How do we do it? How do we make a difference? We do it through YOU, and through our events sponsors, our faithful donors, event attendees and our online auctions. Our mission and goal is bigger than these events, bigger than the foundation, bigger than each individual. It’s about making a difference for this 17-year-old kid who sent his parent’s mortgage information. It’s about helping patients who are fighting this horrific disease. It’s about awareness and finding a cure.

Let’s make the difference in someone’s pancreatic cancer battle and let’s honor Nikki Mitchell while we do this.

Please consider donating today.

Outcomes After Minimally-Invasive Versus Open Pancreatoduodenectomy

 

 

 

The following summary comes from the Annals of Surgery, a leading source of peer-reviewed surgical literature. Original article can be found here.

Outcomes after minimally-invasive versus open pancreatoduodenectomy.

Klompmaker, S., van Hilst, J., Wellner, U.F. et al.

Annals of Surgery, June 2018

The Dutch Pancreatic Cancer Group is a coalition of medical centers in the Netherlands that collaborate and share data to improve the overall quality of care of pancreatic disease. In 2018, this group lead a collaboration of 14 experienced medical centers in Europe to determine the outcomes in patients undergoing Whipple operations with either an open approach or a minimally invasive approach (i.e. laparoscopic or robotic). In this study, patients were matched by similarity to eliminate selection bias. A total of 1,458 patients were included (729 open and 729 minimally invasive).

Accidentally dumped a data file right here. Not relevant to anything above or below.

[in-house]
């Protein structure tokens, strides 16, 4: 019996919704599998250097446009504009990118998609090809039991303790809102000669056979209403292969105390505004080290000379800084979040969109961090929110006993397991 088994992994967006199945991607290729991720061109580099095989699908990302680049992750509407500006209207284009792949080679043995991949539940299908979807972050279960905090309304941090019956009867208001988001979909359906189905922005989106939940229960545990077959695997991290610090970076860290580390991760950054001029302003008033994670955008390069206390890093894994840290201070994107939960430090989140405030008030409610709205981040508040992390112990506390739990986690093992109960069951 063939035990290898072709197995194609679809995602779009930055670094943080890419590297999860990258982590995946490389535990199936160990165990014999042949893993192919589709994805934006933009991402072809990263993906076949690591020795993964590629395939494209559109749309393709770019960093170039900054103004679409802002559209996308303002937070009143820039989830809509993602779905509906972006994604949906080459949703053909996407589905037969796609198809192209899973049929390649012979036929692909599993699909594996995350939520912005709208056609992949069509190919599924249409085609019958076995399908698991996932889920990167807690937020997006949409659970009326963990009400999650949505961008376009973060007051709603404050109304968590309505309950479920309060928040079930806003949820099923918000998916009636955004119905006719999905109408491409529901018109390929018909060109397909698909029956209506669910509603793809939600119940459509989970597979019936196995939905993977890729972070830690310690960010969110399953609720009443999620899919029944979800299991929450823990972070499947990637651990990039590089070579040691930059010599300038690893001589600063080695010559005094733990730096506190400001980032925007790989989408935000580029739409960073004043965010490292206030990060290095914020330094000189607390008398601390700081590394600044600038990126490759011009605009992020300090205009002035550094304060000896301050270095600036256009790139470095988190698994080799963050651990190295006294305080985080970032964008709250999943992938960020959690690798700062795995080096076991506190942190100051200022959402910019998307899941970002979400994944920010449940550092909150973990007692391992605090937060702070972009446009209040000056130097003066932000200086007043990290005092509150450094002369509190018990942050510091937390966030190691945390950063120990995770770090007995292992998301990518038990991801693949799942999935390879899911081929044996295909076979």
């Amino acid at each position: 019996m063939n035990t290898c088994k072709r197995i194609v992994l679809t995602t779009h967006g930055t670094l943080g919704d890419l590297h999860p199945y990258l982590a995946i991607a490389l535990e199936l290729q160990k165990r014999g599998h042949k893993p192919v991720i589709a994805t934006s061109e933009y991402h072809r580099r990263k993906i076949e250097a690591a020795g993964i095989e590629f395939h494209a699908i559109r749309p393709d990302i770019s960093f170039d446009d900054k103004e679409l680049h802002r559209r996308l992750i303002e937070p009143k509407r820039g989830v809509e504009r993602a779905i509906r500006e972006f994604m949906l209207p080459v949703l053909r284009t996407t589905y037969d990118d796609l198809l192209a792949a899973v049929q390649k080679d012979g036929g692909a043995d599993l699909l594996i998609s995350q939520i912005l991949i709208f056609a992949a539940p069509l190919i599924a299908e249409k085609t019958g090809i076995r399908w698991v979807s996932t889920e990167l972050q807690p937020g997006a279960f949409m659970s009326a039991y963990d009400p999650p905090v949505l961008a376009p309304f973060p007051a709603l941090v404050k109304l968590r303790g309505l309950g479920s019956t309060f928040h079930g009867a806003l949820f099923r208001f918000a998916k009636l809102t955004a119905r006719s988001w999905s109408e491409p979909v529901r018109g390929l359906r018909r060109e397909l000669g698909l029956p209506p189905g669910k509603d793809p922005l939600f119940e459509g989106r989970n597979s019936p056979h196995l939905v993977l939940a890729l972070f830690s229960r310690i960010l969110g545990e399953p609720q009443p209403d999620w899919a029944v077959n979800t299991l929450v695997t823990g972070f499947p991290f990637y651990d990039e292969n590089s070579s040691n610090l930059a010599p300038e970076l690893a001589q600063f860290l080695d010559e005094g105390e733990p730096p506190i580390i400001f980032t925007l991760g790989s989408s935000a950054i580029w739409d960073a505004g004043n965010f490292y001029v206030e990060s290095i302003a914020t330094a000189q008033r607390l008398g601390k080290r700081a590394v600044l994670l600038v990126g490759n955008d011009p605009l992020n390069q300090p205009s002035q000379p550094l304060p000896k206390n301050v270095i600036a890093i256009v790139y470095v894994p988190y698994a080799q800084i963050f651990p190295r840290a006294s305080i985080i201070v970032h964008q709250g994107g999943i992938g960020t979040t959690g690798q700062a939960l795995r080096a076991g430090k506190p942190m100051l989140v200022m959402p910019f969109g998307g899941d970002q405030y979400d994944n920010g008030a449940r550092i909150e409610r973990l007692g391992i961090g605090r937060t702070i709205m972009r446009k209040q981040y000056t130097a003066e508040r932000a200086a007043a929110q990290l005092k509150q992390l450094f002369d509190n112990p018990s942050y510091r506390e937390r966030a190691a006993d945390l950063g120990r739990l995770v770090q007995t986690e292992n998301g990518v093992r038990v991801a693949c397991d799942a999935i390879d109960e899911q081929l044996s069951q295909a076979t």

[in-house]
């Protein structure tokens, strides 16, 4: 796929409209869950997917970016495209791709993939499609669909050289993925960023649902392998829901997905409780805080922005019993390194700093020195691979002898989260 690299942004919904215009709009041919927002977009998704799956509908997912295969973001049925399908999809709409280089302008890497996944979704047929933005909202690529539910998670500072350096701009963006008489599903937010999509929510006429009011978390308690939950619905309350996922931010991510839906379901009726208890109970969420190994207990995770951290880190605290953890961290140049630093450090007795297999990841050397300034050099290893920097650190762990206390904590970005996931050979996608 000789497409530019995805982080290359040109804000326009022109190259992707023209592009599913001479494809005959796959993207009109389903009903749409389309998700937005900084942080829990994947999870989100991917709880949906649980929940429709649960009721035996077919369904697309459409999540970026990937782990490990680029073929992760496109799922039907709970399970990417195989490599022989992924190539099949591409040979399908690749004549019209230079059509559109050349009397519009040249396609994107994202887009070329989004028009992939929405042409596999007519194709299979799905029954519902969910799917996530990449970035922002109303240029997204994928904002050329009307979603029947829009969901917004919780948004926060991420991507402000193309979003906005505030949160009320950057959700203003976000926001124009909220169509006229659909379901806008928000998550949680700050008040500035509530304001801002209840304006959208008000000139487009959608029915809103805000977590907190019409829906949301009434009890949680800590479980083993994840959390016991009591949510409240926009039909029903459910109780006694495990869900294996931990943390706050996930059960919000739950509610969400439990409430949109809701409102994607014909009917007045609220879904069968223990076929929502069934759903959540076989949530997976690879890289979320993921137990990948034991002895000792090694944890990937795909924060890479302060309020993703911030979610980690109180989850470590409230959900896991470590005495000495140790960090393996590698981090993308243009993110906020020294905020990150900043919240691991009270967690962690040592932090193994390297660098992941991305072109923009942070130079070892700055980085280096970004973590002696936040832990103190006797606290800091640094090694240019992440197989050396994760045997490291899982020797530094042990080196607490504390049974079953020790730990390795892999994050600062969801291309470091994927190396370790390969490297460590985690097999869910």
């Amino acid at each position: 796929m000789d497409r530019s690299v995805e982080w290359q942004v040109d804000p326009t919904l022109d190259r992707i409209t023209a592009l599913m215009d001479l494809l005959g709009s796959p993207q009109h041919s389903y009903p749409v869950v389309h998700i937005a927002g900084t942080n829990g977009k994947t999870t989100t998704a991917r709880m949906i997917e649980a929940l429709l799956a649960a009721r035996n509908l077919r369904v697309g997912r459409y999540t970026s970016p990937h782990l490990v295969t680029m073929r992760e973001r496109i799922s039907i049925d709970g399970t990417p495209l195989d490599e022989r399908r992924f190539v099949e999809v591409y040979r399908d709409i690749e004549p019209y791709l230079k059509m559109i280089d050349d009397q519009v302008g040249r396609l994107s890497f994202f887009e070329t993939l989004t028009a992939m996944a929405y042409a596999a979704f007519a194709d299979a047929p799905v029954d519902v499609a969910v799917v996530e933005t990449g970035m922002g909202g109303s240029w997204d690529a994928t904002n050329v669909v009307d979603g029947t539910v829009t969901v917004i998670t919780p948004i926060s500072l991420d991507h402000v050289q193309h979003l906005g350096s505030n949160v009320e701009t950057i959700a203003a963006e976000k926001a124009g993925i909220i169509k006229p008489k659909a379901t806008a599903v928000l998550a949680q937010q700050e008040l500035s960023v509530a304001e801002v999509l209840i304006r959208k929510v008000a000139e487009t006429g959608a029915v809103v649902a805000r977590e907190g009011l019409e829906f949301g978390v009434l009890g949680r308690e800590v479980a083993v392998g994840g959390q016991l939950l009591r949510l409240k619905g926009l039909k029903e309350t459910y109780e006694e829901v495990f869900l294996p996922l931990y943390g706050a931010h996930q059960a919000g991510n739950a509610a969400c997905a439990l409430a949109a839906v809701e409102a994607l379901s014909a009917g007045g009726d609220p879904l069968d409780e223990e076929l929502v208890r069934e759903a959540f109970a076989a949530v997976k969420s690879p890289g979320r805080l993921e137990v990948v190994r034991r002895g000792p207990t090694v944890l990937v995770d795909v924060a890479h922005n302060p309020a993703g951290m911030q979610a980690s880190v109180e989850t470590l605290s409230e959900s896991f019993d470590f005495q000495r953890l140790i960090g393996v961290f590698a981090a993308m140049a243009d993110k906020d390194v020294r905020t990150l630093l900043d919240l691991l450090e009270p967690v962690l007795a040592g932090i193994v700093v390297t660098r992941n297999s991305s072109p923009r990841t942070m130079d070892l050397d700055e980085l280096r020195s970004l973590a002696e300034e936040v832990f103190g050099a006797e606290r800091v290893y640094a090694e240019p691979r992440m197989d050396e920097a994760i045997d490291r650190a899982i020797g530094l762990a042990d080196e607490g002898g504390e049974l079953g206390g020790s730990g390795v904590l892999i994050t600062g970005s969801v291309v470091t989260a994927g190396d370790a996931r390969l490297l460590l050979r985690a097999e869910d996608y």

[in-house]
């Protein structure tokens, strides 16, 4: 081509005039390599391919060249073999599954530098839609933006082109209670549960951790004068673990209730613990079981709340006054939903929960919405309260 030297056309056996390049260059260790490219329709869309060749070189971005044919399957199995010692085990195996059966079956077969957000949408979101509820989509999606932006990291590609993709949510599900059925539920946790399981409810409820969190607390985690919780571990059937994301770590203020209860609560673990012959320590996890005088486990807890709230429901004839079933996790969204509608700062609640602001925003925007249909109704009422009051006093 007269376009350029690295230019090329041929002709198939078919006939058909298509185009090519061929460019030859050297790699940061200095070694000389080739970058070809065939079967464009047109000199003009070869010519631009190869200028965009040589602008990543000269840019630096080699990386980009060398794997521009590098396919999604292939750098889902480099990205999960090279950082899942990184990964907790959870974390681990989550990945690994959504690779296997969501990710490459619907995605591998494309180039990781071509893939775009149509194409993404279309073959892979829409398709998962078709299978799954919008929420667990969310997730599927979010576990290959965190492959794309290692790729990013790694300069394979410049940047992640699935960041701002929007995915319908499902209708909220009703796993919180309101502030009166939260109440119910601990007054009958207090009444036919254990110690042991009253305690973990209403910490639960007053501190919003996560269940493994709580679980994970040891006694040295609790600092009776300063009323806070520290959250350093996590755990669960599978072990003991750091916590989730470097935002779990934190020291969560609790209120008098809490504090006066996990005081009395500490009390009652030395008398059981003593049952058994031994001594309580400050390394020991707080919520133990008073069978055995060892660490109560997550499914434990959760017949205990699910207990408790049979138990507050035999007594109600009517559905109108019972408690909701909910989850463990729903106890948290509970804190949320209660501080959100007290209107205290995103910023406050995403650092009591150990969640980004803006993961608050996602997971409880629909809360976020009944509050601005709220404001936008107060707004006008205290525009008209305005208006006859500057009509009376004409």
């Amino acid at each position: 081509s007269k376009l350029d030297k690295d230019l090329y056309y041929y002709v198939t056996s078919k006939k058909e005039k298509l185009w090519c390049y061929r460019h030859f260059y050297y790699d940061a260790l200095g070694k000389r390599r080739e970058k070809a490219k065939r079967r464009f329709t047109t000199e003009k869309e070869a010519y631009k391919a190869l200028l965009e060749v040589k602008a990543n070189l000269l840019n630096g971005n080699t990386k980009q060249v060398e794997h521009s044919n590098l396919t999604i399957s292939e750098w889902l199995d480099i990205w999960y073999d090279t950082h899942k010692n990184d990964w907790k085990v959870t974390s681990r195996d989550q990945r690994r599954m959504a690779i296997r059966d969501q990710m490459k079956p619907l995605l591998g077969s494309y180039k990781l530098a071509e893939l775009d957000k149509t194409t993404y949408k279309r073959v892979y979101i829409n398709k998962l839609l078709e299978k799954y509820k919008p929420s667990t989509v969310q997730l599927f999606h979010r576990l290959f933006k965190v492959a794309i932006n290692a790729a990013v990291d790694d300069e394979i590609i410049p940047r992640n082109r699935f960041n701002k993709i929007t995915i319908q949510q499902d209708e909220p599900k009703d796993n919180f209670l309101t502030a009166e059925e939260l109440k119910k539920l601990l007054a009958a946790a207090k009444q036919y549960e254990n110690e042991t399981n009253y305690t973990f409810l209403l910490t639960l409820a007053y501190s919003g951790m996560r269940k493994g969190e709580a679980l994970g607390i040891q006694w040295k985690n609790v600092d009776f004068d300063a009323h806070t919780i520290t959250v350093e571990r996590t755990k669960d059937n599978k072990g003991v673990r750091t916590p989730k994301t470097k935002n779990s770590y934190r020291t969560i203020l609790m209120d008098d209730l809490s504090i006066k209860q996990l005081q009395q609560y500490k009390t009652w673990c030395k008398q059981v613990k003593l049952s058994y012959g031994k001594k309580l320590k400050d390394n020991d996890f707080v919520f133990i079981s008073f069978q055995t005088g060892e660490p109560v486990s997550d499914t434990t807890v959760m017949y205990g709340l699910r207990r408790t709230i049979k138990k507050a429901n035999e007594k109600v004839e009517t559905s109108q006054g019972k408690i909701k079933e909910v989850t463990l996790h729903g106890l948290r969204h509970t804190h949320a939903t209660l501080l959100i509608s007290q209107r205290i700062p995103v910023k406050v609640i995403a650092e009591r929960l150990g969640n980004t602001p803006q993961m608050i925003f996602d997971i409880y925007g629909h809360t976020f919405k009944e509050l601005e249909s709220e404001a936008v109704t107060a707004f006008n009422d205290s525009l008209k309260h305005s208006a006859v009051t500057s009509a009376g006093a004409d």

This study found that there were no differences in the following:
– major postoperative complications
– postoperative mortality
– need for post-operative drain placements
– need for re-operations
– length of hospital stay

Significant differences were found in:
Postoperative pancreatic fistula (leaking fluid from the pancreas where it is reconnected to the small intestine). The authors suggest this may be due to the learning curve associated with this part of the operation. This complication was higher in the minimally invasive group, but no differences were found between laparoscopic vs. robotic.

Additionally, laparoscopic approaches were more likely to be converted to an open procedure as compared to robotic approaches.

In summary, minimally invasive approaches are appropriate choices for the right patients when performed at experienced medical centers. Proper patient selection is the product of multiple factors and should be discussed between the patient and their medical team. As more centers gain experience with minimally invasive surgery, these procedures will most likely become safer and available at more medical centers.

Summary written by Michael Wright

Department of Surgery, Johns Hopkins School of Medicine.